Today, the world’s most popular mobile operating system—Symbian OS—went completely open source, giving away billions of dollars worth of code for free. The Symbian Foundation, which was established by Finnish handset maker Nokia in 2008, decided to make the mobile platform open so that any individual or organization could use it, work on it and modify for whatever they choose.
“The dominant operating system provider out there is Symbian,” says Lee Williams, executive director of the Symbian Foundation, “and now we are offering developers the ability to do so much more.”
Symbian has played a big role in the mobile community and in total has shipped more than 330 million devices worldwide. The Symbian Foundation was established to help start the process of opening up the platform so it may be governed and used freely. The move for Symbian has been completed four months ahead of schedule and as of today it is ready for people to dive in and make use of it.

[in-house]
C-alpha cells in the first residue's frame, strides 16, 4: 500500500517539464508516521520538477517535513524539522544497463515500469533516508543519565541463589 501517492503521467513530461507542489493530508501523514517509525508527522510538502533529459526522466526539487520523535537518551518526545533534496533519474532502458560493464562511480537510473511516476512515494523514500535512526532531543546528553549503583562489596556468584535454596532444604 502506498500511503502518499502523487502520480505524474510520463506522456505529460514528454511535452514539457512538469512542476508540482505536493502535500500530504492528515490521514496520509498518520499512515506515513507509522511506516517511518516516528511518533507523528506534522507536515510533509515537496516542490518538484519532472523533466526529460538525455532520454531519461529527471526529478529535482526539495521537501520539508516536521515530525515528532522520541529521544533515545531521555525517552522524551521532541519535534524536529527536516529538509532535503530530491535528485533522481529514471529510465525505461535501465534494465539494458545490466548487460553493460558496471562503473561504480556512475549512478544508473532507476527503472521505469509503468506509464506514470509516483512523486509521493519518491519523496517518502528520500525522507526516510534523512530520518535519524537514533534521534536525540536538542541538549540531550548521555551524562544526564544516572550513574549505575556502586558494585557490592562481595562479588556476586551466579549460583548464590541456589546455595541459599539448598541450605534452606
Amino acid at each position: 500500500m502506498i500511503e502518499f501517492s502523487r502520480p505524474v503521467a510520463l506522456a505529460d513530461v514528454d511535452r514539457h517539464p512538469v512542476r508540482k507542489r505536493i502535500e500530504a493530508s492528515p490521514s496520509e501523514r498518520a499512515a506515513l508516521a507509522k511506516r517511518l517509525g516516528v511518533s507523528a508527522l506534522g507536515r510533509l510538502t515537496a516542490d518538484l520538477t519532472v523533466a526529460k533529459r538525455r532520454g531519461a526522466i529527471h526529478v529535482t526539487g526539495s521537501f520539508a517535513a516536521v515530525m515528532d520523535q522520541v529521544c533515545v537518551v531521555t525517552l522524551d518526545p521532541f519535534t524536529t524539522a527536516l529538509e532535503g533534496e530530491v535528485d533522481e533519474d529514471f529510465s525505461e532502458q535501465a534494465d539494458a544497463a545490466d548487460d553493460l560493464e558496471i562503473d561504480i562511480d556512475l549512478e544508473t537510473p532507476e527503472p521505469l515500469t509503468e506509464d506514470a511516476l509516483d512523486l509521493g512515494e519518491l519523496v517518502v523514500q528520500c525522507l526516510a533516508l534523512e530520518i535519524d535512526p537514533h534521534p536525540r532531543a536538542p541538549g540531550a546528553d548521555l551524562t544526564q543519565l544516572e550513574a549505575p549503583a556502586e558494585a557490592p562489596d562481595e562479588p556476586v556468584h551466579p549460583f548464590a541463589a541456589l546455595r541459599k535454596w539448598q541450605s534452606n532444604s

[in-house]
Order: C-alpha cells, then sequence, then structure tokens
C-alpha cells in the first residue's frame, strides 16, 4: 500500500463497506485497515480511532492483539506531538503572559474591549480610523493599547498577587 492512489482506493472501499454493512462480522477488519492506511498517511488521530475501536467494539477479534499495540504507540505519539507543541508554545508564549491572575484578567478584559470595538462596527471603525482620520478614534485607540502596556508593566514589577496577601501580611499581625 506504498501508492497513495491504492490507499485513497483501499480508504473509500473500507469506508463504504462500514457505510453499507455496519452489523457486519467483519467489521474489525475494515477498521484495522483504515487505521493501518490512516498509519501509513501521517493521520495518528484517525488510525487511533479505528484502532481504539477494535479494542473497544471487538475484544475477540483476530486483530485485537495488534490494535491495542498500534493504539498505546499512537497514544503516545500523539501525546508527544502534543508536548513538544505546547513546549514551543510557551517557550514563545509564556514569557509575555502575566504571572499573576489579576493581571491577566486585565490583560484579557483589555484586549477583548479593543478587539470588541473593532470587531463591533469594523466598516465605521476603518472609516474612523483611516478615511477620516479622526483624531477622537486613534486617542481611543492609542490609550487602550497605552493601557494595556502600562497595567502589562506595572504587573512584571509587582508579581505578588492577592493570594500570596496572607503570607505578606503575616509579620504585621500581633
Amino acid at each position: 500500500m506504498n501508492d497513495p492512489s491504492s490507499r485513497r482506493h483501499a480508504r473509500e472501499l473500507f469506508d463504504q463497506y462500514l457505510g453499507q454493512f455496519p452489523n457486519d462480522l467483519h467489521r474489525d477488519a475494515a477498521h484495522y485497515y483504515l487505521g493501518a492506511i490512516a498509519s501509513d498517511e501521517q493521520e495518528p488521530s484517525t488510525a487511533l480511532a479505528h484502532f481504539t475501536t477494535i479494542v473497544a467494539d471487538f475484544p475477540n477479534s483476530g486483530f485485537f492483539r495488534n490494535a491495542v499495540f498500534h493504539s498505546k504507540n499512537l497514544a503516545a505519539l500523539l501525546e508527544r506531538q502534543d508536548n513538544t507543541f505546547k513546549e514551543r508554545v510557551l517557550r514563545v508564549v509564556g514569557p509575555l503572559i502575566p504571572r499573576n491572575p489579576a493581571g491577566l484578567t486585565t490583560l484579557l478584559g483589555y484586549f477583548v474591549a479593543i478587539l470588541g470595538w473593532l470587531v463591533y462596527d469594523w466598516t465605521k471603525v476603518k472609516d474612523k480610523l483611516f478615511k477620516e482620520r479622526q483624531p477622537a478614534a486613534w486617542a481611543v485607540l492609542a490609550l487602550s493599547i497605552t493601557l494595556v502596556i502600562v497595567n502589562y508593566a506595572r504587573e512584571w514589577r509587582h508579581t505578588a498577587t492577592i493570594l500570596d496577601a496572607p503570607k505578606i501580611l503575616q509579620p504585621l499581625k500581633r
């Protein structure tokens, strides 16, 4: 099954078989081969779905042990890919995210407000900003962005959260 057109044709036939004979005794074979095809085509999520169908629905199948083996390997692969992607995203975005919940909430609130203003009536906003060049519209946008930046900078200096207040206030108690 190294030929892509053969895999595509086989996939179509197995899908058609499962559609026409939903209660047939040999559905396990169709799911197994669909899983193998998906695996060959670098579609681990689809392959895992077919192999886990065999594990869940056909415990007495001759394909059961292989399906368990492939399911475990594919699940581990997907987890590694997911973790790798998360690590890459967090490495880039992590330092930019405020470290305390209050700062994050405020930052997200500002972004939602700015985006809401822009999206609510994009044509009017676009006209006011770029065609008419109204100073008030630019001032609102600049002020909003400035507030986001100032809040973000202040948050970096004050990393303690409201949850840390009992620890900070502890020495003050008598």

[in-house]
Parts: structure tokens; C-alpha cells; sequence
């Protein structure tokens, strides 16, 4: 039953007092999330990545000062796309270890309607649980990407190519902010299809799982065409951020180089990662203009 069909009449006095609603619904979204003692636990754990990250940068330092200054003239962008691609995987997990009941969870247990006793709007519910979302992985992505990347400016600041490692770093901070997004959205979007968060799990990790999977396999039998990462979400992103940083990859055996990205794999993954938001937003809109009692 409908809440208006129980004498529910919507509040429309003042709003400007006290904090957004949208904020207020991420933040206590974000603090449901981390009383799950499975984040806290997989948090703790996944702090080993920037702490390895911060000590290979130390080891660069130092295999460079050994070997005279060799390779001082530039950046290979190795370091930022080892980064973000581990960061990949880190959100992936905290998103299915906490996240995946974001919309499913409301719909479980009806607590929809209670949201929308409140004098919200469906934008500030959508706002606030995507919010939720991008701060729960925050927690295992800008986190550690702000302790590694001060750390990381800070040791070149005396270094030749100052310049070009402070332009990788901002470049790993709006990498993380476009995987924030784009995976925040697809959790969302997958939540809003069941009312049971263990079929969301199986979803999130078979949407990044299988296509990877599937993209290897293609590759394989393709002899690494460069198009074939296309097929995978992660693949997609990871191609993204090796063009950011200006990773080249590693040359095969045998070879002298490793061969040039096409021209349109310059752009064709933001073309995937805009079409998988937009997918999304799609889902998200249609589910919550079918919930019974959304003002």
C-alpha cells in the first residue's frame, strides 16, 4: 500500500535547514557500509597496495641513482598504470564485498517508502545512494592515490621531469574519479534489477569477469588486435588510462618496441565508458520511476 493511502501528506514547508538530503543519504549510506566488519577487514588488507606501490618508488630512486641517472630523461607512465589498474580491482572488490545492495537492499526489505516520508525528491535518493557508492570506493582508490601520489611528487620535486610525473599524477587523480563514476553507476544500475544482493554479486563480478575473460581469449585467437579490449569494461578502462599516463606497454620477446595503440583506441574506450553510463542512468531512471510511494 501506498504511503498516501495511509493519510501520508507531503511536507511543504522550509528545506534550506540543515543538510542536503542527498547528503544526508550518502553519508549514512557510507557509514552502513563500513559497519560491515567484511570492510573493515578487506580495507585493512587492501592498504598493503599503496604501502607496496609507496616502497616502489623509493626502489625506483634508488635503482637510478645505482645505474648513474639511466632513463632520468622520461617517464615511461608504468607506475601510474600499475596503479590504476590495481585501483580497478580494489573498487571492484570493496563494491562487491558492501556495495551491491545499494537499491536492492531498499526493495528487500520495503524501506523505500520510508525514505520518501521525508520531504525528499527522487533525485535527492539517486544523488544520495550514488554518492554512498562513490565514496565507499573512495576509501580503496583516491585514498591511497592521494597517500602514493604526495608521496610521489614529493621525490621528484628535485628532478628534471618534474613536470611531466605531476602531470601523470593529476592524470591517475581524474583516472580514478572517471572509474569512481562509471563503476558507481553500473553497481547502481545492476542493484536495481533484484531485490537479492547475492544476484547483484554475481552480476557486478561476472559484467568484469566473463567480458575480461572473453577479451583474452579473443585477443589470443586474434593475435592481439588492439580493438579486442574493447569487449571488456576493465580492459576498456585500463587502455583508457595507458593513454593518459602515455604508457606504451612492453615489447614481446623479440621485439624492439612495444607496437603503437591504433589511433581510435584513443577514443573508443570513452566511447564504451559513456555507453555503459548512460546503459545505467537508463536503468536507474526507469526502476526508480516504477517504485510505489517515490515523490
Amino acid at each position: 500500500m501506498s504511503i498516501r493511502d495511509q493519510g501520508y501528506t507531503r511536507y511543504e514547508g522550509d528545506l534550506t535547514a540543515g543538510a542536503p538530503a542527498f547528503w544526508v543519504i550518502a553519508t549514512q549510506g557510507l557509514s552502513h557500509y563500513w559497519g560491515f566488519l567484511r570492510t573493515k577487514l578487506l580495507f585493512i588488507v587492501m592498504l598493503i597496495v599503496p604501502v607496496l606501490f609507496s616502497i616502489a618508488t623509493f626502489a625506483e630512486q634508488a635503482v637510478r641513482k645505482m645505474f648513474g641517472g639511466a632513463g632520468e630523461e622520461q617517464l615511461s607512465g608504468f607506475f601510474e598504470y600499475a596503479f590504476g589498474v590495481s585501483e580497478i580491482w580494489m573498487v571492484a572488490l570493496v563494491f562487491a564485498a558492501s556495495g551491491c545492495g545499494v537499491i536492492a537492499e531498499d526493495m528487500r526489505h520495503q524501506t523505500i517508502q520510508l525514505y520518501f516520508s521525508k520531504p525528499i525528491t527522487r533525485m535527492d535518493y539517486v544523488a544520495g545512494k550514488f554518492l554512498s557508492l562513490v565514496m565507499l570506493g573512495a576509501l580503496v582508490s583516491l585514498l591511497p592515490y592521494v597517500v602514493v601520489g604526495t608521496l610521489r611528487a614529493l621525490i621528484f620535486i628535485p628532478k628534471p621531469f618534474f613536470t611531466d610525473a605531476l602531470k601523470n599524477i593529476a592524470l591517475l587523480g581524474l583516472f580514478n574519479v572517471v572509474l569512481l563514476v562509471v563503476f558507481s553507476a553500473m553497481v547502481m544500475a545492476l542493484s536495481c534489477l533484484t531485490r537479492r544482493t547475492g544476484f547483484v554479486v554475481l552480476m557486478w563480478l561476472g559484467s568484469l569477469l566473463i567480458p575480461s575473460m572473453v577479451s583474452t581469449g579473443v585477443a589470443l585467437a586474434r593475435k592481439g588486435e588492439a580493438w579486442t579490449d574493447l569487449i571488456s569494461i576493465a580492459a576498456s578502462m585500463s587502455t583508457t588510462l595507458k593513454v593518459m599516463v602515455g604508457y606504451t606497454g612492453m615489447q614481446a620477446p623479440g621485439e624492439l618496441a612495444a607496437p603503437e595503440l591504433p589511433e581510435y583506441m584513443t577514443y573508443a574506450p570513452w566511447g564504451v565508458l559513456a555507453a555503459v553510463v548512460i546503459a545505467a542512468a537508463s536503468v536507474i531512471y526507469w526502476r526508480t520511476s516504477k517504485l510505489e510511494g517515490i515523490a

- The iPhone 14 Pro could be a gaming beast, but something is holding it back
- The best weather apps for the iPhone, iPad, and iPod Touch
- The Pixel 6 gave Google momentum — now the Pixel 7 has to keep it
- The best smartwatches for 2022: Apple Watch Series 8, Galaxy Watch 5, and more
- Mint Mobile Free Trial: Get a week of free cellular service